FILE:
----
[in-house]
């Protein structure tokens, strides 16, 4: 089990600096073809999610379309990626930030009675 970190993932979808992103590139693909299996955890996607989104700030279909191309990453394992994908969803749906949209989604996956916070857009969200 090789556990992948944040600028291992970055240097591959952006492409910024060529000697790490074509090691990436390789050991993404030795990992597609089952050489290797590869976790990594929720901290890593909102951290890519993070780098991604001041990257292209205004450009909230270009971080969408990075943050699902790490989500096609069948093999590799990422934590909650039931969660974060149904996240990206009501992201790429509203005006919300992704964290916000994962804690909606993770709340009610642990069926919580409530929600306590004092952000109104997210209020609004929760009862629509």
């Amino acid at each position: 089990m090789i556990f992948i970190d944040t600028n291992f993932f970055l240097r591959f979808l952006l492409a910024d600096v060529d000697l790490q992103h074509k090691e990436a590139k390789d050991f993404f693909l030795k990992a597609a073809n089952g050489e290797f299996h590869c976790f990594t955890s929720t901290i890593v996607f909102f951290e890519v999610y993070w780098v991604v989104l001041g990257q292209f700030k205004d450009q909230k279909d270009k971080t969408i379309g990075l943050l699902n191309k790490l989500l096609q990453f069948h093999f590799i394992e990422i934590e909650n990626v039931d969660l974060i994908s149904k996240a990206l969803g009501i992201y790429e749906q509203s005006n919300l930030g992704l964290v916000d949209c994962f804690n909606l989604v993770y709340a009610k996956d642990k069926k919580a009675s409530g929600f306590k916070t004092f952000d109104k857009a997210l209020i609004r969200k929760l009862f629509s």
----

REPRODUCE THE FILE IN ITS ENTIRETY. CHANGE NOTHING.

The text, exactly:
[in-house]
């Protein structure tokens, strides 16, 4: 089990600096073809999610379309990626930030009675 970190993932979808992103590139693909299996955890996607989104700030279909191309990453394992994908969803749906949209989604996956916070857009969200 090789556990992948944040600028291992970055240097591959952006492409910024060529000697790490074509090691990436390789050991993404030795990992597609089952050489290797590869976790990594929720901290890593909102951290890519993070780098991604001041990257292209205004450009909230270009971080969408990075943050699902790490989500096609069948093999590799990422934590909650039931969660974060149904996240990206009501992201790429509203005006919300992704964290916000994962804690909606993770709340009610642990069926919580409530929600306590004092952000109104997210209020609004929760009862629509």
């Amino acid at each position: 089990m090789i556990f992948i970190d944040t600028n291992f993932f970055l240097r591959f979808l952006l492409a910024d600096v060529d000697l790490q992103h074509k090691e990436a590139k390789d050991f993404f693909l030795k990992a597609a073809n089952g050489e290797f299996h590869c976790f990594t955890s929720t901290i890593v996607f909102f951290e890519v999610y993070w780098v991604v989104l001041g990257q292209f700030k205004d450009q909230k279909d270009k971080t969408i379309g990075l943050l699902n191309k790490l989500l096609q990453f069948h093999f590799i394992e990422i934590e909650n990626v039931d969660l974060i994908s149904k996240a990206l969803g009501i992201y790429e749906q509203s005006n919300l930030g992704l964290v916000d949209c994962f804690n909606l989604v993770y709340a009610k996956d642990k069926k919580a009675s409530g929600f306590k916070t004092f952000d109104k857009a997210l209020i609004r969200k929760l009862f629509s």